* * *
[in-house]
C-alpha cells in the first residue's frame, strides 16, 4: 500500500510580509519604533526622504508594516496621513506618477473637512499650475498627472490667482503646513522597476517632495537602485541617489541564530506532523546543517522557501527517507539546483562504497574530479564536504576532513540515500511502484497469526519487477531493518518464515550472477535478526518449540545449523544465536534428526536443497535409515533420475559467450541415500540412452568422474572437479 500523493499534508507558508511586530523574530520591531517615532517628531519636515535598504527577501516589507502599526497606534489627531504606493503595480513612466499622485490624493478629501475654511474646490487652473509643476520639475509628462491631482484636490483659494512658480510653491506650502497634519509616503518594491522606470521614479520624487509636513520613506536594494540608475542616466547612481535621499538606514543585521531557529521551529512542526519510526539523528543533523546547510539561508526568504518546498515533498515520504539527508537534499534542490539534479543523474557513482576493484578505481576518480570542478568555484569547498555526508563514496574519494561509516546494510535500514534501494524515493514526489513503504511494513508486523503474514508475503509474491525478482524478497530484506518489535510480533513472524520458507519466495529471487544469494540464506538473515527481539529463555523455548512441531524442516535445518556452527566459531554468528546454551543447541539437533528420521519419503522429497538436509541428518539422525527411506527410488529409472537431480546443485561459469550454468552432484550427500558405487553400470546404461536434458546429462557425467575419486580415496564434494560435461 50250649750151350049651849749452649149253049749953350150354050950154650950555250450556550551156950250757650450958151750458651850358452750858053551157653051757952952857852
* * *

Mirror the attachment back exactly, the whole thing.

[in-house]
C-alpha cells in the first residue's frame, strides 16, 4: 500500500510580509519604533526622504508594516496621513506618477473637512499650475498627472490667482503646513522597476517632495537602485541617489541564530506532523546543517522557501527517507539546483562504497574530479564536504576532513540515500511502484497469526519487477531493518518464515550472477535478526518449540545449523544465536534428526536443497535409515533420475559467450541415500540412452568422474572437479 500523493499534508507558508511586530523574530520591531517615532517628531519636515535598504527577501516589507502599526497606534489627531504606493503595480513612466499622485490624493478629501475654511474646490487652473509643476520639475509628462491631482484636490483659494512658480510653491506650502497634519509616503518594491522606470521614479520624487509636513520613506536594494540608475542616466547612481535621499538606514543585521531557529521551529512542526519510526539523528543533523546547510539561508526568504518546498515533498515520504539527508537534499534542490539534479543523474557513482576493484578505481576518480570542478568555484569547498555526508563514496574519494561509516546494510535500514534501494524515493514526489513503504511494513508486523503474514508475503509474491525478482524478497530484506518489535510480533513472524520458507519466495529471487544469494540464506538473515527481539529463555523455548512441531524442516535445518556452527566459531554468528546454551543447541539437533528420521519419503522429497538436509541428518539422525527411506527410488529409472537431480546443485561459469550454468552432484550427500558405487553400470546404461536434458546429462557425467575419486580415496564434494560435461 50250649750151350049651849749452649149253049749953350150354050950154650950555250450556550551156950250757650450958151750458651850358452750858053551157653051757952952857852